Leveraging LinkedIn for higher education marketing

By Sharon Aschaiek | May 8, 2019


LinkedIn has become an increasingly useful tool for higher education marketers, and Graeme Owens knows the secret formula to help post-secondary schools make the most of the platform to achieve their goals.

Graeme Owens, higher education lead, LinkedIn Marketing Solutions Canada

Owens is the account executive for higher education for LinkedIn Marketing Solutions Canada, and his job is to partner with colleges and universities to help them leverage the content marketing and student recruitment features of LinkedIn. It’s a topic he addressed in a workshop at the recent 3rd Annual Marketing & communications for Post-Secondary Conference in Toronto.

The LinkedIn higher ed lead in Canada since 2016, Owens has observed a significant increase since then in how much higher education institutions use the social media platform to promote themselves and engage with prospects, alumni and other stakeholder audiences.

“The platform has also evolved a lot from what was viewed as a job board, to a content destination—we’re seeing 15 times more engagement with content than with job ads,” Owens says. “This has created incredible opportunities for higher ed marketers to tell their schools’ stories with content and use tools such as live video streaming and events to capture prospects directly on the platform…The schools that are thinking critically about who their audiences are and investing in LinkedIn from a content perspective are the ones that are doing very well.”

Three key approaches

LinkedIn offers plenty of tips and resources for how schools can use the platform effectively, along with examples of school success stories, here. In our interview, Owens summarized three key strategies:

Have a winning content strategy: This has become a golden rule in digital marketing and communications: sharing the right content at the right times with the right audiences is critical to raising your brand’s profile and building relationships with stakeholders. For schools, this means posting articles that have wide appeal and provide meaningful information.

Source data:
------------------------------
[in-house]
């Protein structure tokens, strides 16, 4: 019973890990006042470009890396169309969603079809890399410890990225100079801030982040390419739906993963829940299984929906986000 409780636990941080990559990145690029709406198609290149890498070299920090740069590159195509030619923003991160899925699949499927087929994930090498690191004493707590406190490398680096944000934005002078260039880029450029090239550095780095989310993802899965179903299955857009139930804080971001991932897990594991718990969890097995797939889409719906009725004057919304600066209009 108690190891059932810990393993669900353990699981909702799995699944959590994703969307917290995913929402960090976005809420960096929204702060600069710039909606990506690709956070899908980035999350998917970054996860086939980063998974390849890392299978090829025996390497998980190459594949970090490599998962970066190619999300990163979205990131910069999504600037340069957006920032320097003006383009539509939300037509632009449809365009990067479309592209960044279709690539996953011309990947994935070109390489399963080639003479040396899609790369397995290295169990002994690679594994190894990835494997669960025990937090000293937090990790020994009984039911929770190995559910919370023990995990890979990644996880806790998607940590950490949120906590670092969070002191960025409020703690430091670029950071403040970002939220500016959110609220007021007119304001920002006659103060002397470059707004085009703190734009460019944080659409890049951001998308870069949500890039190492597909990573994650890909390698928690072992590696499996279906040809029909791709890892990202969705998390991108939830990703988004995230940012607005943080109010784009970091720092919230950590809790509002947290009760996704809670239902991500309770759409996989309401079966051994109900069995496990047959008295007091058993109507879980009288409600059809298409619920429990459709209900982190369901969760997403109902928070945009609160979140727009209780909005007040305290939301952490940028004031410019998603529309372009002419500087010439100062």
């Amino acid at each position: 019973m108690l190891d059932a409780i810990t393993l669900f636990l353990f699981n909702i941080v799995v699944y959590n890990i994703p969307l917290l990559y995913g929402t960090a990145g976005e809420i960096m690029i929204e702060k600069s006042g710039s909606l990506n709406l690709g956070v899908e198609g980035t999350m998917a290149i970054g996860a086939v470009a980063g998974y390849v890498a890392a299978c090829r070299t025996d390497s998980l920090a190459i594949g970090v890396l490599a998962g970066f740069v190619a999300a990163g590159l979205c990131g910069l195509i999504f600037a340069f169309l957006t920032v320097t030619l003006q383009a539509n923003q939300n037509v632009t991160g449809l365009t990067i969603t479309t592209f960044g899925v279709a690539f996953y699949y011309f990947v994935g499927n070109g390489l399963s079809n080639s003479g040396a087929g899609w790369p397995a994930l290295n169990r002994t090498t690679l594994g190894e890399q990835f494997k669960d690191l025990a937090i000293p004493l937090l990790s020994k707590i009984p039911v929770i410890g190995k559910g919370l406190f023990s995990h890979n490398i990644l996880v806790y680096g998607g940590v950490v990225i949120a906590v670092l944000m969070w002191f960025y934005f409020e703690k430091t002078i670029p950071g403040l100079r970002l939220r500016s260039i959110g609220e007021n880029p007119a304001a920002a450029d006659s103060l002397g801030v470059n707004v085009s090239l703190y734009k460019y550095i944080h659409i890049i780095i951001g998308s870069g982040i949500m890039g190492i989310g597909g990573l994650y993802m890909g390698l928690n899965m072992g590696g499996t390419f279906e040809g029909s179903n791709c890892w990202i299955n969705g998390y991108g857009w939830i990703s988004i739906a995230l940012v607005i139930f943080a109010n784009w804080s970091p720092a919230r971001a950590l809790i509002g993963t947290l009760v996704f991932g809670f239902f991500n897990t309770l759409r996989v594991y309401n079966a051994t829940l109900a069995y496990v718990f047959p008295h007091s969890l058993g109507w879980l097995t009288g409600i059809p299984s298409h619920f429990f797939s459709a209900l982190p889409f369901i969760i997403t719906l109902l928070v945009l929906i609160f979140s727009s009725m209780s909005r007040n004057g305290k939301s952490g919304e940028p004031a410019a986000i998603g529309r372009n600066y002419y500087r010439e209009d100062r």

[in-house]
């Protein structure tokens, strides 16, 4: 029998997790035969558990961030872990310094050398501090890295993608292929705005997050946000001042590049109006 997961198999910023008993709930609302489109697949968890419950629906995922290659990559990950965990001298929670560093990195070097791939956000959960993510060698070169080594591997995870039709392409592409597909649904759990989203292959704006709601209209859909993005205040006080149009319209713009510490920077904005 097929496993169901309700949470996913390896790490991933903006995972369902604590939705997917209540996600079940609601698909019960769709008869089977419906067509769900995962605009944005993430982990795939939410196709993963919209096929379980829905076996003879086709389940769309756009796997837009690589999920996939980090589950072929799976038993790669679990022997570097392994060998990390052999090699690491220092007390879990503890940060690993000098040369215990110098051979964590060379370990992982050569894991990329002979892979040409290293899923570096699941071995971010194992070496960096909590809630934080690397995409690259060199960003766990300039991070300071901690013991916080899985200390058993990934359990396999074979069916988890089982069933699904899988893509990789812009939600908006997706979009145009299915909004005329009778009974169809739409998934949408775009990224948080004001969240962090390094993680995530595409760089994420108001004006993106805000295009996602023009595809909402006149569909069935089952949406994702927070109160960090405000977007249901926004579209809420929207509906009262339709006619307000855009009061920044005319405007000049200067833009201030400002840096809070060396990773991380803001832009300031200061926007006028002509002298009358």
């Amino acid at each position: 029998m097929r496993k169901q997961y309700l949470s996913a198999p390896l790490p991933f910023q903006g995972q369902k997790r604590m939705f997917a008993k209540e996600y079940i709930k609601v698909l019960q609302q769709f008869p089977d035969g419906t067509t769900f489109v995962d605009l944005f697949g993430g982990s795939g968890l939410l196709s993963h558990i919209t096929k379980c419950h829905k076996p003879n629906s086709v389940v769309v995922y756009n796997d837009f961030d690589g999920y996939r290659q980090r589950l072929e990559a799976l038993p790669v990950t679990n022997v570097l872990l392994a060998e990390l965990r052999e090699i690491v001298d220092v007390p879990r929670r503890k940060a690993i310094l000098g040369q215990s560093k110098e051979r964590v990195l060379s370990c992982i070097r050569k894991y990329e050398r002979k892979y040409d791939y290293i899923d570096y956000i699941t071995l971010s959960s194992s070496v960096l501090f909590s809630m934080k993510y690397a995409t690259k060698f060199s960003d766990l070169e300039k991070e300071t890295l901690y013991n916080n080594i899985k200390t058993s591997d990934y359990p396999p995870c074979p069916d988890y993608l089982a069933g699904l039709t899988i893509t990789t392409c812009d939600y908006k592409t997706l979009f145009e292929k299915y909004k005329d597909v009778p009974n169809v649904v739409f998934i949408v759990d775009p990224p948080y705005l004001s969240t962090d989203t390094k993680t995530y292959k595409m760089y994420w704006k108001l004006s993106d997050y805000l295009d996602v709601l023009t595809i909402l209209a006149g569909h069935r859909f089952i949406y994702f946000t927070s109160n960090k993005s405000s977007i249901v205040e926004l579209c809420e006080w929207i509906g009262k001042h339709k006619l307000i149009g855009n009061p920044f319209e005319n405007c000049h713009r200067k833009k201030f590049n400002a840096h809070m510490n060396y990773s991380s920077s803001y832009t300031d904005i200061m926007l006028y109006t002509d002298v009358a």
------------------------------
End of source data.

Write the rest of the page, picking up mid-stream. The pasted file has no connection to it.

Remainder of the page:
“Having a thoughtful organic content strategy with regular page updates that feature relevant, brand-neutral or program-neutral content that speaks to all stakeholders is really important to increasing engagement,” Owens says.

Leverage your thought leaders: Owens says content shared directly from those associated with a school is especially meaningful, because it’s more authentic and helps reflect first-hand insights about a school. As well, he says, LinkedIn’s algorithms currently favour this kind of first-party content, meaning it will have a higher profile on the platform than other content. He says schools should encourage their president, academic deans and prominent alumni to publish articles on their school’s page.

“What a remarkable way for a school to expand and share messages with its stakeholders—this helps schools make an impact on the platform,” says Owens, adding that LinkedIn can partner with schools to create campaign calendars, ghostwrite content for schools and track the impact of posts.

Optimize your paid advertising approach: LinkedIn makes it simple for schools to create targeted ad campaigns for specific audiences and for specific purposes, such as to drive web traffic, watch videos, generate leads or convert prospects. As well, they can access a dashboard to monitor the performance of specific ads and posts, in terms of numbers of likes, shares, comments and clicks.

“What our team does is work with schools to optimize these three approaches,” Owens says. “We show them how to pull the different levers to drive engagement and increase their presence.”

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